Whatever It Was

The worst of the past week’s viral blast has passed. First symptoms showed up last Tuesday, 9/14, and as of today the onslaught has dwindled to a cough. Now, with the deepest of deep inhalations possible, there comes an exertional tickle, what you’d imagine a balloon at its limits feels like could it feel anything at all. I’m in Michigan, and on Monday morning, I did try to set up a phone consultation with my doctor in Blacksburg, but the receptionist put me through to the scheduler, and the scheduler told me Doc was out sick and nobody else in the practice would be available to talk with me until at least Thursday. She wanted to make plain that she wasn’t a nurse but said, free advice being free, my best option was to monitor my O2 levels and to drive myself to a local Urgent Care if the fever roared back or if O2 levels went below 92. Saturation was 92 upon waking up Monday morning, but it hasn’t been that low again since. I just now checked it, and it was 99. On the mend is what I think that means.

Was it Covid? Was it not Covid? Omicron variant, maybe, or pi (n.b., this is me being playful; I really don’t know whether these are valid variants, and I have no reason to believe any specific variant was to blame). The PCR test administered on Thursday afternoon returned a negative reading by late Friday night. So what. I didn’t pursue another test. Here are a couple of things I learned (or wish to hold onto):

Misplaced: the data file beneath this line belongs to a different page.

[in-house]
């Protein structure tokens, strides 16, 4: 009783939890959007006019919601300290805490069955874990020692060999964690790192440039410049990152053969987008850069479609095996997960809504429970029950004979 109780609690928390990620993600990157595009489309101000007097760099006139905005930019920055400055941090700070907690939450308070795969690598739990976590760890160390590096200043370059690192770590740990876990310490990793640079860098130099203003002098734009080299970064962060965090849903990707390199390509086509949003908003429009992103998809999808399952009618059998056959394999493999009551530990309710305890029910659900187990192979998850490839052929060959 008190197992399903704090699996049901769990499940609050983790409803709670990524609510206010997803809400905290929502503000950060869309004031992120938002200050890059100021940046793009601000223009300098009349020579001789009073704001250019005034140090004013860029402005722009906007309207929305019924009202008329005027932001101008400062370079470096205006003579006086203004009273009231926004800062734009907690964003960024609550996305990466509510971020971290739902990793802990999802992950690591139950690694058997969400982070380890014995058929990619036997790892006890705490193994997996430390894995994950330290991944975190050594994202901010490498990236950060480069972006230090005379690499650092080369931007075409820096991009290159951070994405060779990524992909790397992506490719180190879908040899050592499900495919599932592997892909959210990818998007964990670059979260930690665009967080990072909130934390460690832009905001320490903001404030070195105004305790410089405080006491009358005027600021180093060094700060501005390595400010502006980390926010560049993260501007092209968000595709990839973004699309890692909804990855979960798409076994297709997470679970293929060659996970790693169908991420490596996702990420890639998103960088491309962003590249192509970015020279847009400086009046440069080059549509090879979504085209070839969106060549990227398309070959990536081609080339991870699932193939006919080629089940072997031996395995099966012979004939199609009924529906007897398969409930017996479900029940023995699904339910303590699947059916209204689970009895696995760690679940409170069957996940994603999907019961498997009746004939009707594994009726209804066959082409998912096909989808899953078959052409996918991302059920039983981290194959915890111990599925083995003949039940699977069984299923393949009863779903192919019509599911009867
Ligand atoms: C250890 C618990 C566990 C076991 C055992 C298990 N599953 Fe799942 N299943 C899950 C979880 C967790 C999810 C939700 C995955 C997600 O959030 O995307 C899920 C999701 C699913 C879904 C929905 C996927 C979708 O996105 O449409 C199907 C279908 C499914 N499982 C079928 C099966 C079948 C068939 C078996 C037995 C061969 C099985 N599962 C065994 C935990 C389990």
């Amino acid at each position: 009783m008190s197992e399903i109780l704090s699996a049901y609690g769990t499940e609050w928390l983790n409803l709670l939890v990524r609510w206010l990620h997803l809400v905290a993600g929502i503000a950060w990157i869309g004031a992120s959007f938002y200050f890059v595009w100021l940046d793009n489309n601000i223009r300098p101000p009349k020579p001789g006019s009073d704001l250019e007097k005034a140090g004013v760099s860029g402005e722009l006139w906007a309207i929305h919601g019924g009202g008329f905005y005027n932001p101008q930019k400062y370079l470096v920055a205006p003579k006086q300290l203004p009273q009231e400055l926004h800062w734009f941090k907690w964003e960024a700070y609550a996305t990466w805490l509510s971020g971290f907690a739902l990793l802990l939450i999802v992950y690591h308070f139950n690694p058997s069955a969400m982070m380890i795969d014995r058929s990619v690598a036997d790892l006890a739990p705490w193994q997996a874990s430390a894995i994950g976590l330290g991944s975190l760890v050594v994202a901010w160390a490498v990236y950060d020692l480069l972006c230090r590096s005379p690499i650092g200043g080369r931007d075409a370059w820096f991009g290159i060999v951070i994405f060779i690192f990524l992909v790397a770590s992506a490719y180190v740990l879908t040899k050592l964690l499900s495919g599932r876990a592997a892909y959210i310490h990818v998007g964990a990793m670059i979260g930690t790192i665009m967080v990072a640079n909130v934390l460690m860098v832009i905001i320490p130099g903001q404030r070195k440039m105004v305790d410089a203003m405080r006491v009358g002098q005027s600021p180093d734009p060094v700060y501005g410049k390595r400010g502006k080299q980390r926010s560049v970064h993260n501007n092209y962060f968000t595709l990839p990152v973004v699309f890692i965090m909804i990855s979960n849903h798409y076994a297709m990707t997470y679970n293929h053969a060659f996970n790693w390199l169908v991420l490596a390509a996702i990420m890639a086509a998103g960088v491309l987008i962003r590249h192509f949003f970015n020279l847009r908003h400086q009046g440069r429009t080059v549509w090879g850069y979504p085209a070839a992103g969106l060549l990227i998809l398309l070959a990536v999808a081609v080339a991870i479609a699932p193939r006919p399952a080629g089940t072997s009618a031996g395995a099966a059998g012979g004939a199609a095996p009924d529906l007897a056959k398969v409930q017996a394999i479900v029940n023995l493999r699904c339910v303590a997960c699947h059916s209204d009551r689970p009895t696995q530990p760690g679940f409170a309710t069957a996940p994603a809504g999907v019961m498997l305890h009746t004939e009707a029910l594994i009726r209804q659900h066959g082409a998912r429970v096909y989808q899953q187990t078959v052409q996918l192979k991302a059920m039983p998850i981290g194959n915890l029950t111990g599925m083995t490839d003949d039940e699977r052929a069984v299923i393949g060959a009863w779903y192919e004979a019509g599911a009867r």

1. The certification of illness as Covid or not Covid matters for mitigating transmission. Had I known definitively that it was Covid, I would have had slightly clearer protocols to follow insofar as isolation/quarantine. But I did that, anyway. There was no particular relevance otherwise in having validated whether this was a breakthrough case or not. I was vaccinated with Moderna in early April and early May. I was sick in a special and distinctively severe way in mid-September.
  2. In the midst of succumbing to this particular virus, the surest decision aids were 1) loved ones checking in with me regularly and reading back to me impressions of just how dilapidated I seemed to them, 2) a good thermometer, and 3) an oximeter. Loved ones could text and ask about my temp and O2 levels. And among the three decision aids, I could more or less lucidly make judgments about whether it was time to go to Urgent Care or an ER.
  3. The two scariest nights were when I did not yet have the oximeter and when I turned in nighty night having read among many accounts of Covid (breakthrough cases and regular cases) about how dark and long is the night. Raised doubts, small questions about seeing another day, and those questions can grow from one hour to the next. This was not quite an “oh shit, I might die” scenario, but it played out at a narrower edge of self-attentiveness than I’ve dwelt at in some time.
  4. About the symptoms: most were erratic, clutching and releasing from one hour to the next, then redoubling and doing the same with rangy intensity for the messiest 72 hours of the ordeal. Peak temp was 101.7F/38.72C. I don’t have a scale here in Michigan, but I’d guess I shed 5-8 lbs./2.3-3.6kg (from my usual weight of 213lbs/96.6kg). O2 was from Saturday through Monday between 92-95. One reading of O2 came in at 87 on Saturday. The morbilliform-like rash was the most unfamiliar and unpredictable symptom. In varied densities, it appeared everywhere except my hands and feet, with especially dense clusters on my torso. But it was only faintly uncomfortable; more like my skin reporting that something deserving of a fever was brewing on the inside.

I think that’s it, just about everything worth sharing.

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